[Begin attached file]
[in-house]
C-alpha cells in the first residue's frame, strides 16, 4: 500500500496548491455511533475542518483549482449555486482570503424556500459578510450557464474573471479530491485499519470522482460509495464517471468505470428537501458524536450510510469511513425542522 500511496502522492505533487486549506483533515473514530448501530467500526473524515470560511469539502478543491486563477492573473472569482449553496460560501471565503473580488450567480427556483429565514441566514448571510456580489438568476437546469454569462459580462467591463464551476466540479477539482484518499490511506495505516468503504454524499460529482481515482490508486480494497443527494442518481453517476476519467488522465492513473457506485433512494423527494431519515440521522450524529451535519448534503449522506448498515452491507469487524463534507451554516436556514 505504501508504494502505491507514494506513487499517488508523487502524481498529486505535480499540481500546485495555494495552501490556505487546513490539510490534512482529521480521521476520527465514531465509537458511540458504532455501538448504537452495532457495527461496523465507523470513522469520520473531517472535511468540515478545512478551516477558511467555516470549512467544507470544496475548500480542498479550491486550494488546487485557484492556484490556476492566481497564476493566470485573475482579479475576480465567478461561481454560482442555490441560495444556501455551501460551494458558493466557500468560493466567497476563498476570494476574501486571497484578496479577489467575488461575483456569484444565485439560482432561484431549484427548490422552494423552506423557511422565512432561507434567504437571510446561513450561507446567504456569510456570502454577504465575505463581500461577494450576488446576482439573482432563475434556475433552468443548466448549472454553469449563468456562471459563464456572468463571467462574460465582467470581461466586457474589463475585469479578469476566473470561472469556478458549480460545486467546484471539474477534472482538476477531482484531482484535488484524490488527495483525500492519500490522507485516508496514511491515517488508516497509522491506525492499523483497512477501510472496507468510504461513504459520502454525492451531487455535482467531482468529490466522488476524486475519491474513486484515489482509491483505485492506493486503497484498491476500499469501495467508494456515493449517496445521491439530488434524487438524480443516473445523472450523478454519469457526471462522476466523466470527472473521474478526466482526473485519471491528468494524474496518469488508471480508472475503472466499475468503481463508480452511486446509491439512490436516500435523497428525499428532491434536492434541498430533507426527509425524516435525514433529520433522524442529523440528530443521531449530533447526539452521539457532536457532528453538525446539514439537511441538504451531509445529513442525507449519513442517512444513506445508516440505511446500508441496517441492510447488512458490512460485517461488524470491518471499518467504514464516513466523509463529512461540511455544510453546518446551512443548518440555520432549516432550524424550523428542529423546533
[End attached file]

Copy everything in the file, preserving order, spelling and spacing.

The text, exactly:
[in-house]
C-alpha cells in the first residue's frame, strides 16, 4: 500500500496548491455511533475542518483549482449555486482570503424556500459578510450557464474573471479530491485499519470522482460509495464517471468505470428537501458524536450510510469511513425542522 500511496502522492505533487486549506483533515473514530448501530467500526473524515470560511469539502478543491486563477492573473472569482449553496460560501471565503473580488450567480427556483429565514441566514448571510456580489438568476437546469454569462459580462467591463464551476466540479477539482484518499490511506495505516468503504454524499460529482481515482490508486480494497443527494442518481453517476476519467488522465492513473457506485433512494423527494431519515440521522450524529451535519448534503449522506448498515452491507469487524463534507451554516436556514 505504501508504494502505491507514494506513487499517488508523487502524481498529486505535480499540481500546485495555494495552501490556505487546513490539510490534512482529521480521521476520527465514531465509537458511540458504532455501538448504537452495532457495527461496523465507523470513522469520520473531517472535511468540515478545512478551516477558511467555516470549512467544507470544496475548500480542498479550491486550494488546487485557484492556484490556476492566481497564476493566470485573475482579479475576480465567478461561481454560482442555490441560495444556501455551501460551494458558493466557500468560493466567497476563498476570494476574501486571497484578496479577489467575488461575483456569484444565485439560482432561484431549484427548490422552494423552506423557511422565512432561507434567504437571510446561513450561507446567504456569510456570502454577504465575505463581500461577494450576488446576482439573482432563475434556475433552468443548466448549472454553469449563468456562471459563464456572468463571467462574460465582467470581461466586457474589463475585469479578469476566473470561472469556478458549480460545486467546484471539474477534472482538476477531482484531482484535488484524490488527495483525500492519500490522507485516508496514511491515517488508516497509522491506525492499523483497512477501510472496507468510504461513504459520502454525492451531487455535482467531482468529490466522488476524486475519491474513486484515489482509491483505485492506493486503497484498491476500499469501495467508494456515493449517496445521491439530488434524487438524480443516473445523472450523478454519469457526471462522476466523466470527472473521474478526466482526473485519471491528468494524474496518469488508471480508472475503472466499475468503481463508480452511486446509491439512490436516500435523497428525499428532491434536492434541498430533507426527509425524516435525514433529520433522524442529523440528530443521531449530533447526539452521539457532536457532528453538525446539514439537511441538504451531509445529513442525507449519513442517512444513506445508516440505511446500508441496517441492510447488512458490512460485517461488524470491518471499518467504514464516513466523509463529512461540511455544510453546518446551512443548518440555520432549516432550524424550523428542529423546533